The two tenants in this case were told that they each had a licence rather than an assured shorthold tenancy (AST) and their deposits were not protected in a tenancy deposit scheme (TDS).
The tenants complained to their local council Islington when they could not get their deposits back. The council’s Trading Standards team then launched an investigation that led to the prosecution of the letting agency under the Consumer Protection from Unfair Trading Regulations 2008.
The Consumer Protection from Unfair Trading Regulations prohibit unfair commercial practices including false or misleading practices (providing false information of information that gives an overall impression that deceives or is likely to deceive) and misleading omissions (the practice of omitting, hiding, disguising or delaying the provision of material information so as to cause the average consumer to take a transactional decision that they would not otherwise have made).
Breaching the Regulations is a criminal offence.
The Housing Act 2004 makes it mandatory for a landlord to join a TDS on the creation of a new residential AST in England or Wales where a deposit is paid by the tenant to the landlord on commencement of the tenancy. Failure to do so can result in financial penalties, including the return of the deposit to the tenant and the payment of a penalty of up to three times the amount of the deposit.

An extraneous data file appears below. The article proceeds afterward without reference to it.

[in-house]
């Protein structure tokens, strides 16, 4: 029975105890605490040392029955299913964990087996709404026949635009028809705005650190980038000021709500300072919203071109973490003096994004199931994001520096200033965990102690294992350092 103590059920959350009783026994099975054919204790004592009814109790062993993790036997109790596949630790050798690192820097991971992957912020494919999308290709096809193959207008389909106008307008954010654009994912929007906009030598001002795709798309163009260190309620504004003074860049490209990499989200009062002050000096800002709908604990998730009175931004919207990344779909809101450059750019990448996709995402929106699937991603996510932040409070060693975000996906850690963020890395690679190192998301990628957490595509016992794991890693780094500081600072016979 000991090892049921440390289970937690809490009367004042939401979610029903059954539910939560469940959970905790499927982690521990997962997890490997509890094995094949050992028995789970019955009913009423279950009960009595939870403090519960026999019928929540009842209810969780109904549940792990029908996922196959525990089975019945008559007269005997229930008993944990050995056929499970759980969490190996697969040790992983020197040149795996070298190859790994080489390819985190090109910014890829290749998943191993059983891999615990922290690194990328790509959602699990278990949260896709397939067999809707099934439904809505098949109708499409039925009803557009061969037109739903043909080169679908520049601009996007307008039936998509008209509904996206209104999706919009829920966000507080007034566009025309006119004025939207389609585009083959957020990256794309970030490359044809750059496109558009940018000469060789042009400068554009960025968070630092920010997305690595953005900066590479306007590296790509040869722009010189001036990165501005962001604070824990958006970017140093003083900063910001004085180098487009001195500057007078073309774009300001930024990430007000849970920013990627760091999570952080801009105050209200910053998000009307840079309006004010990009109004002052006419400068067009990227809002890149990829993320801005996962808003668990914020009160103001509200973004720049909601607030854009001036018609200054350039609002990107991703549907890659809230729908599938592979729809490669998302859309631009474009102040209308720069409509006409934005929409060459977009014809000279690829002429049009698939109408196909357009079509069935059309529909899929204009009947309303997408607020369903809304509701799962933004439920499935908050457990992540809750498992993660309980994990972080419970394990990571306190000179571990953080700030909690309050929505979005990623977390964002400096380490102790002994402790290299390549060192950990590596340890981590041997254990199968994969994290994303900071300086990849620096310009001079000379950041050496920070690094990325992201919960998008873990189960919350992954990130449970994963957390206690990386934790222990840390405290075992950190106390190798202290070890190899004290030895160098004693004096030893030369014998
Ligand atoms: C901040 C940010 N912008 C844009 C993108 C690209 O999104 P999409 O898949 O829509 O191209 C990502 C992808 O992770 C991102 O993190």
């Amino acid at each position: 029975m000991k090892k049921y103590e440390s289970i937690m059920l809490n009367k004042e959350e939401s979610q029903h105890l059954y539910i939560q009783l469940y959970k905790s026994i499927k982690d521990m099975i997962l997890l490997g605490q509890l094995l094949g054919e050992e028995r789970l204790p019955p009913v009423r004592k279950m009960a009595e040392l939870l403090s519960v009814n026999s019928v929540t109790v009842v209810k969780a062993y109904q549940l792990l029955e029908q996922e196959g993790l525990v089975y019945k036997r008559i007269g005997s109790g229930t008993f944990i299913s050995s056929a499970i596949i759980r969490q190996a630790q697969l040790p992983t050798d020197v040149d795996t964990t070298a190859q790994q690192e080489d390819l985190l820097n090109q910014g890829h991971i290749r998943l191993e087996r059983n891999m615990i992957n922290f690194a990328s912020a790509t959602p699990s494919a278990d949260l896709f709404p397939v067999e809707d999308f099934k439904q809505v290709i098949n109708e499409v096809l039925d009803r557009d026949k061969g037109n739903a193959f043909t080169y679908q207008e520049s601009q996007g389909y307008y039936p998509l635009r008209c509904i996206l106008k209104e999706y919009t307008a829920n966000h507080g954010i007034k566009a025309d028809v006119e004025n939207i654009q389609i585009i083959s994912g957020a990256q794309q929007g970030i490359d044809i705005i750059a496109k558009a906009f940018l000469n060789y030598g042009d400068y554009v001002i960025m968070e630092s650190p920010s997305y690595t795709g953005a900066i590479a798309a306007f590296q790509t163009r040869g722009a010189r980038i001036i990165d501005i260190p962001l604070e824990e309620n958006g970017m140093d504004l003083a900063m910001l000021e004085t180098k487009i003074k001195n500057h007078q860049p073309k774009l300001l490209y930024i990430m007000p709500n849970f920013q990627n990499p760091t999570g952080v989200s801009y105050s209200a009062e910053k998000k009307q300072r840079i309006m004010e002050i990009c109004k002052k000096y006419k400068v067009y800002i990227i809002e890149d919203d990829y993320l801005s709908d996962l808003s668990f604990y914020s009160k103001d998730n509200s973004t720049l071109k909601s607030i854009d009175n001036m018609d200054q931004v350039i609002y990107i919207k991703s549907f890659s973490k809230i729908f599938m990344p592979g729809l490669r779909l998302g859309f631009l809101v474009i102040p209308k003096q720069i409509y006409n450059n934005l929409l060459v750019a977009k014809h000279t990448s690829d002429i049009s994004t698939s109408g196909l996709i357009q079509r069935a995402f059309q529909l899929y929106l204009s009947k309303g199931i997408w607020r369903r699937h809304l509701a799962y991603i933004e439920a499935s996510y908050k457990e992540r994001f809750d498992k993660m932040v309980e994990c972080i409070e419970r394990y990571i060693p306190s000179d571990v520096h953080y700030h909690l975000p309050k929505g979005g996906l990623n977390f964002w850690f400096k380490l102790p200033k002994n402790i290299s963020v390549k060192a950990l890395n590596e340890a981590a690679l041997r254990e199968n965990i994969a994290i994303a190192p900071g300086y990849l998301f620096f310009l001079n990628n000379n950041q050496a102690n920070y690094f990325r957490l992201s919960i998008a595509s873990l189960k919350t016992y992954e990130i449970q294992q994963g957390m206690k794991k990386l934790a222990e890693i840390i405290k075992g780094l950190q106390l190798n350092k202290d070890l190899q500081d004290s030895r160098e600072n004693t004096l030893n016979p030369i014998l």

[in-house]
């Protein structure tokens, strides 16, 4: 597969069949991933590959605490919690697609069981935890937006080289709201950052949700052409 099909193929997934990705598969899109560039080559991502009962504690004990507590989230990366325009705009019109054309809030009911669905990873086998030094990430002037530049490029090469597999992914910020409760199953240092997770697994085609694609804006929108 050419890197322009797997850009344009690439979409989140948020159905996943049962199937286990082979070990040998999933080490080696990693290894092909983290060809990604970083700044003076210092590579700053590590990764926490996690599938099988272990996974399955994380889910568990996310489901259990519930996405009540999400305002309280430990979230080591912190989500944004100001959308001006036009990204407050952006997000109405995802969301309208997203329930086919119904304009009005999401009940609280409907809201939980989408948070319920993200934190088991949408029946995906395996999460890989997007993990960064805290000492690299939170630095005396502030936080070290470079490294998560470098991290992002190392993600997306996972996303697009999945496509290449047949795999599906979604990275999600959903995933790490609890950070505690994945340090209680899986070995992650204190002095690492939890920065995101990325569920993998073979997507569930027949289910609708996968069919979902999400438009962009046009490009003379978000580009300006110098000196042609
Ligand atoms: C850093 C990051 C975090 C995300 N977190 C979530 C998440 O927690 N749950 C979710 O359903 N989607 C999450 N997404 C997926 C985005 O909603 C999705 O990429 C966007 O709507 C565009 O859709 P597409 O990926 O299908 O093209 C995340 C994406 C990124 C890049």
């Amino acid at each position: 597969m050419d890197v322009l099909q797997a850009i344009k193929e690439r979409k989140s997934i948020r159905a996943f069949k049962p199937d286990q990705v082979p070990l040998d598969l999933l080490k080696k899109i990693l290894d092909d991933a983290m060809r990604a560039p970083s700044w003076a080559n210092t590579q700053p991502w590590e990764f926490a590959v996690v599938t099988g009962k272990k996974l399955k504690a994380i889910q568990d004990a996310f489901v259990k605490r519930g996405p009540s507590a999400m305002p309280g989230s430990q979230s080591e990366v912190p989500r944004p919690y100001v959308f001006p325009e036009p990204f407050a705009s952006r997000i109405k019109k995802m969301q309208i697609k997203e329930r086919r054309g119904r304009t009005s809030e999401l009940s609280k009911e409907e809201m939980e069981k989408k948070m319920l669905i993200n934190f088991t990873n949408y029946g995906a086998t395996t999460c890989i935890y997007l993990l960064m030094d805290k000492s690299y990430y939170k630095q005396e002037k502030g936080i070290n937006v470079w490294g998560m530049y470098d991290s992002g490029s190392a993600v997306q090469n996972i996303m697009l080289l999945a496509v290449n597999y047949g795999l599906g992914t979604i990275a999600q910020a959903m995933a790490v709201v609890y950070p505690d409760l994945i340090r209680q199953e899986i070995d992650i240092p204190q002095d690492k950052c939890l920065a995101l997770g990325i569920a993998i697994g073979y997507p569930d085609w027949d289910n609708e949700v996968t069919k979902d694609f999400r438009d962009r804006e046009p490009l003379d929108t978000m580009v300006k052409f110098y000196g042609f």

In this case the tenants were misled by the “licence agreements” into believing that they did not have an AST and the statutory protection afforded to AST tenants and that their rent deposits did not have to be protected.
At a hearing in August before Highbury Magistrates’ Court, the letting agency pleaded guilty to two offences under the Regulations and to a further offence of using a letting agency association logo without authority. The letting agency was fined £11,000 for issuing two sham licences and a further £5,000 for using the logo. The agency was also ordered to pay £3,000 in compensation to the tenants and to pay the council’s costs of £1,500.
This is believed to be first such successful prosecution under consumer protection legislation in relation to granting “sham licences”. It serves as a very powerful warning to landlords and agents of the importance of using the correct tenancy documentation. Green Live Limited are not alone in using ‘licences’ instead of AST agreements and other trading standards departments will now have such practices well and truly in their sightlines.
For further information relating to the points raised in this article, please contact Johanne Spittle or a member of the Property Disputes Team.
Please note this information is provided by way of example and may not be complete and is certainly not intended to constitute legal advice. You should take bespoke advice for your circumstances.